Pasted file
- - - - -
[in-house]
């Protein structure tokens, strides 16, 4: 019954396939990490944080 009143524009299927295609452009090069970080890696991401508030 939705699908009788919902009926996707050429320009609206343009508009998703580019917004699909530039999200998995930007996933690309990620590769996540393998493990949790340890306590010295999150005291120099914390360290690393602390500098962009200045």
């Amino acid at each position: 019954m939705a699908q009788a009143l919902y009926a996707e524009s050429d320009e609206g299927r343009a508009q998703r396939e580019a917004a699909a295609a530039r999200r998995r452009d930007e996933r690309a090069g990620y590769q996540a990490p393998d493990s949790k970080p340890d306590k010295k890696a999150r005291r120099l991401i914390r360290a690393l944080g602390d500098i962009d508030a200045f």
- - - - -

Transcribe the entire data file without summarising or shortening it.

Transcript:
[in-house]
């Protein structure tokens, strides 16, 4: 019954396939990490944080 009143524009299927295609452009090069970080890696991401508030 939705699908009788919902009926996707050429320009609206343009508009998703580019917004699909530039999200998995930007996933690309990620590769996540393998493990949790340890306590010295999150005291120099914390360290690393602390500098962009200045």
């Amino acid at each position: 019954m939705a699908q009788a009143l919902y009926a996707e524009s050429d320009e609206g299927r343009a508009q998703r396939e580019a917004a699909a295609a530039r999200r998995r452009d930007e996933r690309a090069g990620y590769q996540a990490p393998d493990s949790k970080p340890d306590k010295k890696a999150r005291r120099l991401i914390r360290a690393l944080g602390d500098i962009d508030a200045f």